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Melania Trump fails to help close the gender gap

Elaine Kamarck

On Monday night Melania Trump addressed the Republican National Convention. She was poised and elegant, and in contrast to the red meat speeches that preceded hers the speech she gave was lovely and calming.

Of course reaction to the speech was quickly clouded by the fact that there were striking similarities between her speech and portions of Michelle Obama’s 2008 speech. But why should anyone be surprised at an instance of plagiarism in a single speech? By Trump’s campaign manager’s own admission, they are plagiarizing the entire campaign from Richard Nixon’s 1968 law and order campaign. But back to the speech.

Modern political campaigns have developed a “spouse” tradition. Until this year, that has always meant the wife not the husband. And the wife’s job has been to humanize the husband. In the 1992 campaign Hillary Clinton came under criticism for the lengthy policy speeches she gave in the course of introducing her husband. “Two for the price of one,” went over like a lead balloon and both Bill and Hillary stopped talking about it. By the time of the 1992 convention Hillary Clinton had adopted a more traditional role. Most other candidates for first lady have honed their campaign style in a way that rounds out and “softens” their husband.

And this is where Melania’s speech fell short. She needed to tell American women that her husband is not the bully that he appears to be, that he can be warm and loving and kind. But her speech only reiterated Trump’s own narrative about himself. He never gives up—“He knows how to win.” There were no anecdotes about their family life, no funny stories about kids or pets. Melania’s speech was just a calmer version of the Donald’s rap on himself.

The section of Michelle Obama’s speech that Melania should have taken a cue from was the section where she talked about Barack, the new dad, driving her and their first daughter home from the hospital “at a snail’s pace” and cautiously looking in the rear view mirror at them the whole way, feeling the “whole weight of her future in his hands.” This passage not only showed the more human side of then-Senator Obama, but related the Obama’s experience to that of the millions of Americans who could harken back to their nerve-racked time as new parents.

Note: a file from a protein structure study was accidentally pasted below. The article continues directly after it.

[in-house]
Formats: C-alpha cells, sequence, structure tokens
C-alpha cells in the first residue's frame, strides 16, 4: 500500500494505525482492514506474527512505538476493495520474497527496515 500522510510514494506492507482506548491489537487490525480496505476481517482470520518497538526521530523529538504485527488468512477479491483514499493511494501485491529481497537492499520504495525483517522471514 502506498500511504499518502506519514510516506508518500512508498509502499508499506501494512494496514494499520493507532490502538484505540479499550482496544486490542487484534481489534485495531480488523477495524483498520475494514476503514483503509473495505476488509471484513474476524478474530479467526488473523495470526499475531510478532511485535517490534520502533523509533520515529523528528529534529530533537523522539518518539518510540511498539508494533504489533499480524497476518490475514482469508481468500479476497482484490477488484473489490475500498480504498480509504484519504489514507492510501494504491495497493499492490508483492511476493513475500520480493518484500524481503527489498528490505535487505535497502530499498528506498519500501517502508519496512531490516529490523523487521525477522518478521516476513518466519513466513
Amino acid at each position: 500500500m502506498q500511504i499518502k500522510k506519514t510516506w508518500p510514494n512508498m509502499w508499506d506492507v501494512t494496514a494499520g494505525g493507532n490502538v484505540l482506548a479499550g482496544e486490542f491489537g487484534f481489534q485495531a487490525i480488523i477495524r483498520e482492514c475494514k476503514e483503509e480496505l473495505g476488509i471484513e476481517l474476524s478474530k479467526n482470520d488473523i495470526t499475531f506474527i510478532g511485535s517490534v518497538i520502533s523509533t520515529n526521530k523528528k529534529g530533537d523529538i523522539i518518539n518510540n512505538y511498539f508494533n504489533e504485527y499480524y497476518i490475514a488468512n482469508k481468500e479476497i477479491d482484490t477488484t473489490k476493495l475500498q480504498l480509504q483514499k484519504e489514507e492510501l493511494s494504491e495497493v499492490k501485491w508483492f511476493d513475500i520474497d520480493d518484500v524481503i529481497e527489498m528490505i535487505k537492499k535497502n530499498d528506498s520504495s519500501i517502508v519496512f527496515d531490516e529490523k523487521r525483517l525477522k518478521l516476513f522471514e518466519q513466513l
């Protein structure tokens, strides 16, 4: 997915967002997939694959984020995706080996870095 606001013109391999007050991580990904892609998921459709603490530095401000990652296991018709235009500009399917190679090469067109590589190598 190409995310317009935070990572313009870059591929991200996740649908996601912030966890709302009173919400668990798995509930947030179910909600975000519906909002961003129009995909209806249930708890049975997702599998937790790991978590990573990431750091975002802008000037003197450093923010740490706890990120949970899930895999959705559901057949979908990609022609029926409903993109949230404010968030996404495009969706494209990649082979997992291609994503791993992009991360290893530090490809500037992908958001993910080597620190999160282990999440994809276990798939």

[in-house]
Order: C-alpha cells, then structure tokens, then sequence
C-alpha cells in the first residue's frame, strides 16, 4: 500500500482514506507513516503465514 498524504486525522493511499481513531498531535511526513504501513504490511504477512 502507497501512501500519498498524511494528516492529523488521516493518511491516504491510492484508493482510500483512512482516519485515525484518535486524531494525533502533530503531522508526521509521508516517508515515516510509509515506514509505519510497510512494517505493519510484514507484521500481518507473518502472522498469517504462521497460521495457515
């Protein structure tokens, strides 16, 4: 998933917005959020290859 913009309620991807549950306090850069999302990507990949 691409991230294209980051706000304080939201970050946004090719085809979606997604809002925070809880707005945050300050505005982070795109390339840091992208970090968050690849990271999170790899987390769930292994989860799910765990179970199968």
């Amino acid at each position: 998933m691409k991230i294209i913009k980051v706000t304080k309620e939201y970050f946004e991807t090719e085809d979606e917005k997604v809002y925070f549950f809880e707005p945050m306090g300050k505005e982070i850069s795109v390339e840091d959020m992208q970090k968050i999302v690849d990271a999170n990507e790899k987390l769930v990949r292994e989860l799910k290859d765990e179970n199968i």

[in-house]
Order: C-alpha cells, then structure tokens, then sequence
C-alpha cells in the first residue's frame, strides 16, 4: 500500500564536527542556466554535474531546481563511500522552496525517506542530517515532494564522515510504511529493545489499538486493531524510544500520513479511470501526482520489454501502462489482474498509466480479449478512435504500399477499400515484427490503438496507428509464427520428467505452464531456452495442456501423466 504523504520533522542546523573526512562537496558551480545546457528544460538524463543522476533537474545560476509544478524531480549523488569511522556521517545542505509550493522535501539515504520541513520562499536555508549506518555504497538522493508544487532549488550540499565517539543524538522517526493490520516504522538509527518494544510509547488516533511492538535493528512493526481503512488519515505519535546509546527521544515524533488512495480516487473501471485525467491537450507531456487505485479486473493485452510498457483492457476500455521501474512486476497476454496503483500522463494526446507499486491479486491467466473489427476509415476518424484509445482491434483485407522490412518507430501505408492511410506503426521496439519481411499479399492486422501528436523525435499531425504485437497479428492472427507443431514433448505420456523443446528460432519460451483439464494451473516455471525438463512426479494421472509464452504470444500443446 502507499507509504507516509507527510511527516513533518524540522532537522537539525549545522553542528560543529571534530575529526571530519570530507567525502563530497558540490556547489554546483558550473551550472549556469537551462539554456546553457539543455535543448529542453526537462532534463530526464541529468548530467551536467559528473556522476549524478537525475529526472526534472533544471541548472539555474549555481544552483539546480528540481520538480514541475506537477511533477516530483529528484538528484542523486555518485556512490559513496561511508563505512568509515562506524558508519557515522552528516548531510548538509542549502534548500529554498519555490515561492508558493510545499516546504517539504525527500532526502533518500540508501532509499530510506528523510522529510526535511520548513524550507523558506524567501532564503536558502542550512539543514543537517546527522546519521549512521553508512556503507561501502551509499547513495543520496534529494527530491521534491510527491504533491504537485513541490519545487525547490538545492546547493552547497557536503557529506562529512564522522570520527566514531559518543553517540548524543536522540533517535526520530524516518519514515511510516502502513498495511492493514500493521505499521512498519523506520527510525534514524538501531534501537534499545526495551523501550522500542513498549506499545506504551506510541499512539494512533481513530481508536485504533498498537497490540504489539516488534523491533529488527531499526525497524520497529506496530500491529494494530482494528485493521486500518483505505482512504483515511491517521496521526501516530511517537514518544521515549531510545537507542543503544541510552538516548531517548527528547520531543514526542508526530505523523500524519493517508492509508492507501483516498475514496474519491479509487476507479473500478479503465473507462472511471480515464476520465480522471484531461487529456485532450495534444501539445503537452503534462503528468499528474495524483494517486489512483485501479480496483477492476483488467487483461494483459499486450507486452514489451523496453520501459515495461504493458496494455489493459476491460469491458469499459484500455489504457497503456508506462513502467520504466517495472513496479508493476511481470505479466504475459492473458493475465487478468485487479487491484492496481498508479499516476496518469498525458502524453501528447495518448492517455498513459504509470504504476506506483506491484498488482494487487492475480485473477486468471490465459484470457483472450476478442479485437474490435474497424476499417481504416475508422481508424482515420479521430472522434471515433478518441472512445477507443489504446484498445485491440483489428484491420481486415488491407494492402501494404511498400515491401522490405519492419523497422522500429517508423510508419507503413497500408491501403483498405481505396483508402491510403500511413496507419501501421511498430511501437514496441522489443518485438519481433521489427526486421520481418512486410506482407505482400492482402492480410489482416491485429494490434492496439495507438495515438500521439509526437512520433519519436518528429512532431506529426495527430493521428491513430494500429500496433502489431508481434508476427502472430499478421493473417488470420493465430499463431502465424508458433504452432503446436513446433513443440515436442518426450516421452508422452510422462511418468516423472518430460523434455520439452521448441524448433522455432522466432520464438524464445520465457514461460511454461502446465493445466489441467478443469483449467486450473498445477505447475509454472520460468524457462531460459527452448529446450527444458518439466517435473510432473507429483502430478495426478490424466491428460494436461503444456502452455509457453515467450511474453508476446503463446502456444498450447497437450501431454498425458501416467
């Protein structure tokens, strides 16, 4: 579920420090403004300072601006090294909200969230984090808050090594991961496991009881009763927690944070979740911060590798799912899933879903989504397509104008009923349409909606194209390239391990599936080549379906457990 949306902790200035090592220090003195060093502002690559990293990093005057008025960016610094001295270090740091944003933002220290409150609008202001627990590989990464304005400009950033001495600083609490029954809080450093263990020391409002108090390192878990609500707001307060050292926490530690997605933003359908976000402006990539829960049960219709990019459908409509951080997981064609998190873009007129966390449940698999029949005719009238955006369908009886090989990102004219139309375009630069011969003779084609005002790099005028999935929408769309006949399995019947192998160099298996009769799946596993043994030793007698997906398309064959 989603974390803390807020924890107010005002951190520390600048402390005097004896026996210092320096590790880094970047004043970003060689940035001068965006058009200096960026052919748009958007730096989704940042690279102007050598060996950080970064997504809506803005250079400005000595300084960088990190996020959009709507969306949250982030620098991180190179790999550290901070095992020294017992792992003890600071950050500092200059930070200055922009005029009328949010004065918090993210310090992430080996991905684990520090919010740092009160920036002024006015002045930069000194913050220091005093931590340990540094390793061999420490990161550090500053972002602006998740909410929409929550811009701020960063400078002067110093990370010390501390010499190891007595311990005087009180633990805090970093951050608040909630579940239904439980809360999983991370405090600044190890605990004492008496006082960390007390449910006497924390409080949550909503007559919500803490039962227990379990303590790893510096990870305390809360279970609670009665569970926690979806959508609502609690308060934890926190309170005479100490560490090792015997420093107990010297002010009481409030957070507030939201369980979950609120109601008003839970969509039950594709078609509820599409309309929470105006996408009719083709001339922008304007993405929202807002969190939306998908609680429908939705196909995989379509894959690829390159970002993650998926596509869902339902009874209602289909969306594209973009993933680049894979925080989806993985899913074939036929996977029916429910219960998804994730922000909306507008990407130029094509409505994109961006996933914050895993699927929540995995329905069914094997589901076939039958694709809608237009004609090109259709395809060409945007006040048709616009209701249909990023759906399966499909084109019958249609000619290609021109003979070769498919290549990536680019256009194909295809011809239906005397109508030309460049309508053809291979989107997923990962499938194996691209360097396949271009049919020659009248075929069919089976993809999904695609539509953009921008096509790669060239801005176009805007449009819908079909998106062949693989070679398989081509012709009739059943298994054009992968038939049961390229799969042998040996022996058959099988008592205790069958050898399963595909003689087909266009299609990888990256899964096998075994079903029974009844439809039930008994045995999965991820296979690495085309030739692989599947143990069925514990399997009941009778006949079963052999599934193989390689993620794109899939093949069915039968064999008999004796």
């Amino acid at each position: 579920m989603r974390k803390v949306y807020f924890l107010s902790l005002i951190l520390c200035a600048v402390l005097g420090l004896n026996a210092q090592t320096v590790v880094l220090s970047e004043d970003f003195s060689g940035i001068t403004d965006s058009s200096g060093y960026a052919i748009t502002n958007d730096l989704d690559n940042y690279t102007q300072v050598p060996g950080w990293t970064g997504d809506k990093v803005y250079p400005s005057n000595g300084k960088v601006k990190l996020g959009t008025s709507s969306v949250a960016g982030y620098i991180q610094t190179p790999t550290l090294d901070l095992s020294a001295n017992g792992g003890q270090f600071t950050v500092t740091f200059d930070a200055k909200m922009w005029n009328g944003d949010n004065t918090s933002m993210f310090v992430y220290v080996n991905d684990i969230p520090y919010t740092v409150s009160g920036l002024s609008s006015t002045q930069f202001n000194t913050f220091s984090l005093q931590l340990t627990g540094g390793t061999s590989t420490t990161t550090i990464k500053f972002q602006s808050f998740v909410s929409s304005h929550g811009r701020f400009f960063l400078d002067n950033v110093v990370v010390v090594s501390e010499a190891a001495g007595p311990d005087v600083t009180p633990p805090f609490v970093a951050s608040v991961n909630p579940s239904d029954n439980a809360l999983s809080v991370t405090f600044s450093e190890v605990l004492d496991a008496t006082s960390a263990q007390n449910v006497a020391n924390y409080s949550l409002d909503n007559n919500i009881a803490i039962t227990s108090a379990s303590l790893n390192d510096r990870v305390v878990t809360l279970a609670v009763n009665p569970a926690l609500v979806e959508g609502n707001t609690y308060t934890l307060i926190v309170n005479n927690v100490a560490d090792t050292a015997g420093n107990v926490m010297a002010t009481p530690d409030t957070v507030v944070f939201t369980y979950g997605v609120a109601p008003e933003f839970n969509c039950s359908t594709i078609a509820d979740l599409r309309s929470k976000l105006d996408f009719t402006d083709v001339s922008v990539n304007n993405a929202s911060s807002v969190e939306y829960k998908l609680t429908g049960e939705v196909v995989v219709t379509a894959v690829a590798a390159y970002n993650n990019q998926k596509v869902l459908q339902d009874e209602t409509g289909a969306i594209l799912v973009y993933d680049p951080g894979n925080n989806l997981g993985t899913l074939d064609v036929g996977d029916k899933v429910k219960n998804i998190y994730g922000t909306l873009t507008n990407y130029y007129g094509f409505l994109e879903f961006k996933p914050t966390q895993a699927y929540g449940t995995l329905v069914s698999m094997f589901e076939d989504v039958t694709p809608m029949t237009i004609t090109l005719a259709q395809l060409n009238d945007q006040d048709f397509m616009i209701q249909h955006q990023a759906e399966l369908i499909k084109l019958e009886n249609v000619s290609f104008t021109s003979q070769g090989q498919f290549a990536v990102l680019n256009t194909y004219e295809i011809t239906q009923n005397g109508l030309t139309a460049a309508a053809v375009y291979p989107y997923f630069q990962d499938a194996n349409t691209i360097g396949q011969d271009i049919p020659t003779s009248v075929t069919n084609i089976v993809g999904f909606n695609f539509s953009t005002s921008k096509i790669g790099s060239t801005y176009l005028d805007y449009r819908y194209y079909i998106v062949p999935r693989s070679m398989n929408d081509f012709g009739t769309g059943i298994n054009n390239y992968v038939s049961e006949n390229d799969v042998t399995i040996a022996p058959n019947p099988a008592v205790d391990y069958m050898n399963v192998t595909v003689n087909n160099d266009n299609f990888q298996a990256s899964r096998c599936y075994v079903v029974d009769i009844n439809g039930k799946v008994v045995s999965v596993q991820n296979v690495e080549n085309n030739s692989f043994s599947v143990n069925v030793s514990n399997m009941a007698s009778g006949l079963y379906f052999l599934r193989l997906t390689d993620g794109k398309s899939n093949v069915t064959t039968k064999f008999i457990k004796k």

No one needs humanizing as much as Donald Trump. He heads into the November elections with perhaps the biggest “woman” problem ever confronting a presidential candidate.The “gender gap” is the difference between the male and female vote and it is particularly important in presidential politics. The 2012 election ended with the largest gender gap in history. Mitt Romney won among men by 8 points, 54% to 46%, but lost among women by twelve points, 56% to 44% yielding a whopping 20-point gender gap.

So far, Trump is facing the prospect of an even bigger gender gap. In a Pew poll from early July, Clinton was beating Trump by 24 percentage points among women and Trump was beating Clinton among 6 points among men—yielding a 30 point gender gap. In a Monmouth University poll from late June Clinton’s lead among women was 27 points and Trump’s lead among men was 13 points. And in a Public Policy Polling release from late June, Clinton’s lead among women 15 points while Trump’s lead among men was 11 points.

What makes the gender gap especially important is the fact that, in recent years women have tended to vote at higher rates than men. Of course, Trump’s candidacy could spur record turnout among the white men he speaks to so powerfully, but history here is not on his side. According to Census data on turnout, the proportion of women turning out has exceeded male turnout since 1980 and the sheer number of female voters has exceeded the number of male voters since 1964. In 2012, 63.7% of women voted while only 59.8% of men voted. In other words, even if Donald Trump could erase the gender gap by getting the same proportion of men voting for him as women voting for Hillary, he would still have to face a gap in participation.

Erasing the gender gap is perhaps the biggest challenge the Trump campaign faces. Melania’s speech, plagiarized or not, was a missed opportunity.

Elaine C. Kamarck is a Senior Fellow at the Brookings Institution and author of Primary Politics: Everything You Need to Know about How America Nominates Its Presidential Candidates. She is a superdelegate to the Democratic convention.

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